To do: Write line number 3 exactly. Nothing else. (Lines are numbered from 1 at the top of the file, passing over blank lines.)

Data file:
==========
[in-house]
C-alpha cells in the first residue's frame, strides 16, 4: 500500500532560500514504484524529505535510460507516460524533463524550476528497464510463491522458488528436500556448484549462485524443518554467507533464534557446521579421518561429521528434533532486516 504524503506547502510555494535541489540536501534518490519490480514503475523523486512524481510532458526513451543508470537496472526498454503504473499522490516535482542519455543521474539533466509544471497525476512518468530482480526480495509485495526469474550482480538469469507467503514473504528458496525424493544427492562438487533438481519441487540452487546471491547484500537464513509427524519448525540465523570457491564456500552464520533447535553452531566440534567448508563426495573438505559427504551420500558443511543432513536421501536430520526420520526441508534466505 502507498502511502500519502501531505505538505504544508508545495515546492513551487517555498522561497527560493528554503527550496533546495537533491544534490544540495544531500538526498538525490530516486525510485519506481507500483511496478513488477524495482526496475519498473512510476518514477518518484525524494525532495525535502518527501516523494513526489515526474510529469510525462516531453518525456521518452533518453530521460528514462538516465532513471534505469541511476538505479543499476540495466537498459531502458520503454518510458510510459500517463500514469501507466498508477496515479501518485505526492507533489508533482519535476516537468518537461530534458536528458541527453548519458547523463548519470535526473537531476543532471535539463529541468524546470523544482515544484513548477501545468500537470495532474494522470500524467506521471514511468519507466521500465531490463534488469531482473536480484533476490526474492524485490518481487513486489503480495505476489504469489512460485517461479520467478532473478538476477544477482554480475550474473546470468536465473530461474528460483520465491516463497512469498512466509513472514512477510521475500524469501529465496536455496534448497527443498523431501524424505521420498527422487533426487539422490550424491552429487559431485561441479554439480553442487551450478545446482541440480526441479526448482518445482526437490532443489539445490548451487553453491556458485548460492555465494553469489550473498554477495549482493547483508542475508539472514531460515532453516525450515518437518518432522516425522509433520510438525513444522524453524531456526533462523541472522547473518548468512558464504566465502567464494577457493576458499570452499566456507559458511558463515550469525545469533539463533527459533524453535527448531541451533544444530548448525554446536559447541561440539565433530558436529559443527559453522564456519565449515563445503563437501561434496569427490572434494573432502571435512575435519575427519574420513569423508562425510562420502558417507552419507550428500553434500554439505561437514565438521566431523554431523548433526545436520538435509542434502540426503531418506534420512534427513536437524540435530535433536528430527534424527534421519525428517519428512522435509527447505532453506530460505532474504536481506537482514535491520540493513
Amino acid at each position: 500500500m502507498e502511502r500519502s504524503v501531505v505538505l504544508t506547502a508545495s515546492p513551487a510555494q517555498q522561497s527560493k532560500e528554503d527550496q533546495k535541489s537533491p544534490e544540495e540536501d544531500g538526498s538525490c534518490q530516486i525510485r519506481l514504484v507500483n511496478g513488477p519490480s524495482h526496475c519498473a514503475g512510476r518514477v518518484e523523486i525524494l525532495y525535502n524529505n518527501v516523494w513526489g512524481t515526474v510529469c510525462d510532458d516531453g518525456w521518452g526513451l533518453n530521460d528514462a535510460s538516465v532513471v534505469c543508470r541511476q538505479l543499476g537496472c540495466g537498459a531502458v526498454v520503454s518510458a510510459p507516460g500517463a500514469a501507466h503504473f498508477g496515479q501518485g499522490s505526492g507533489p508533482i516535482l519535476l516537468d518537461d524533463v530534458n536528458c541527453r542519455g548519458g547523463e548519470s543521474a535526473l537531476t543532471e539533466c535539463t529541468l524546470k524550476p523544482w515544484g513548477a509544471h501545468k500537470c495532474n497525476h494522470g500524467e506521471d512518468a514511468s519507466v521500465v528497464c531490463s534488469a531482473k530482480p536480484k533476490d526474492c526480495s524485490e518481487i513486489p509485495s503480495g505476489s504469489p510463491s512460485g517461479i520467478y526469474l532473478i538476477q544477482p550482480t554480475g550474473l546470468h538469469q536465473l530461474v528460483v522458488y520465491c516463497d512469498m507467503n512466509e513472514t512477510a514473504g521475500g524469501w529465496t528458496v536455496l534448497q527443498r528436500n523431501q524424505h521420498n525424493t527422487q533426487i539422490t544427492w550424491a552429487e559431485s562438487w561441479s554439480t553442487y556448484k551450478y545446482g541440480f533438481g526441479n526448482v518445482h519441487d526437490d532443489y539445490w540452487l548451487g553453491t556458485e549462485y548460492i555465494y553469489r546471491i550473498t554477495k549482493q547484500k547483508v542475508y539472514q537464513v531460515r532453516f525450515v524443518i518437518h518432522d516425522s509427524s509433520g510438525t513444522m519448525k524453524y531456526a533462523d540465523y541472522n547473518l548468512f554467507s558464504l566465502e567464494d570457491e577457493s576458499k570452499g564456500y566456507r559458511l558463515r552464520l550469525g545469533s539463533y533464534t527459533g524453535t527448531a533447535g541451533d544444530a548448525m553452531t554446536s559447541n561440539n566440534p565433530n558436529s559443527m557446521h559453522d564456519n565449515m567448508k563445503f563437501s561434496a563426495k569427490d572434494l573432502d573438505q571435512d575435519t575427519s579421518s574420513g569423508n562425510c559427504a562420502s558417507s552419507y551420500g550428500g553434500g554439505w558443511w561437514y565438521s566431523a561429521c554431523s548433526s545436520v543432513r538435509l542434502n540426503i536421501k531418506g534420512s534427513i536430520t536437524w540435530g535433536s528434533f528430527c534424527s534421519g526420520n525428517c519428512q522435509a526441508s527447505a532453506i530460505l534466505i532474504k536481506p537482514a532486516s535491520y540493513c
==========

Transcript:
Amino acid at each position: 500500500m502507498e502511502r500519502s504524503v501531505v505538505l504544508t506547502a508545495s515546492p513551487a510555494q517555498q522561497s527560493k532560500e528554503d527550496q533546495k535541489s537533491p544534490e544540495e540536501d544531500g538526498s538525490c534518490q530516486i525510485r519506481l514504484v507500483n511496478g513488477p519490480s524495482h526496475c519498473a514503475g512510476r518514477v518518484e523523486i525524494l525532495y525535502n524529505n518527501v516523494w513526489g512524481t515526474v510529469c510525462d510532458d516531453g518525456w521518452g526513451l533518453n530521460d528514462a535510460s538516465v532513471v534505469c543508470r541511476q538505479l543499476g537496472c540495466g537498459a531502458v526498454v520503454s518510458a510510459p507516460g500517463a500514469a501507466h503504473f498508477g496515479q501518485g499522490s505526492g507533489p508533482i516535482l519535476l516537468d518537461d524533463v530534458n536528458c541527453r542519455g548519458g547523463e548519470s543521474a535526473l537531476t543532471e539533466c535539463t529541468l524546470k524550476p523544482w515544484g513548477a509544471h501545468k500537470c495532474n497525476h494522470g500524467e506521471d512518468a514511468s519507466v521500465v528497464c531490463s534488469a531482473k530482480p536480484k533476490d526474492c526480495s524485490e518481487i513486489p509485495s503480495g505476489s504469489p510463491s512460485g517461479i520467478y526469474l532473478i538476477q544477482p550482480t554480475g550474473l546470468h538469469q536465473l530461474v528460483v522458488y520465491c516463497d512469498m507467503n512466509e513472514t512477510a514473504g521475500g524469501w529465496t528458496v536455496l534448497q527443498r528436500n523431501q524424505h521420498n525424493t527422487q533426487i539422490t544427492w550424491a552429487e559431485s562438487w561441479s554439480t553442487y556448484k551450478y545446482g541440480f533438481g526441479n526448482v518445482h519441487d526437490d532443489y539445490w540452487l548451487g553453491t556458485e549462485y548460492i555465494y553469489r546471491i550473498t554477495k549482493q547484500k547483508v542475508y539472514q537464513v531460515r532453516f525450515v524443518i518437518h518432522d516425522s509427524s509433520g510438525t513444522m519448525k524453524y531456526a533462523d540465523y541472522n547473518l548468512f554467507s558464504l566465502e567464494d570457491e577457493s576458499k570452499g564456500y566456507r559458511l558463515r552464520l550469525g545469533s539463533y533464534t527459533g524453535t527448531a533447535g541451533d544444530a548448525m553452531t554446536s559447541n561440539n566440534p565433530n558436529s559443527m557446521h559453522d564456519n565449515m567448508k563445503f563437501s561434496a563426495k569427490d572434494l573432502d573438505q571435512d575435519t575427519s579421518s574420513g569423508n562425510c559427504a562420502s558417507s552419507y551420500g550428500g553434500g554439505w558443511w561437514y565438521s566431523a561429521c554431523s548433526s545436520v543432513r538435509l542434502n540426503i536421501k531418506g534420512s534427513i536430520t536437524w540435530g535433536s528434533f528430527c534424527s534421519g526420520n525428517c519428512q522435509a526441508s527447505a532453506i530460505l534466505i532474504k536481506p537482514a532486516s535491520y540493513c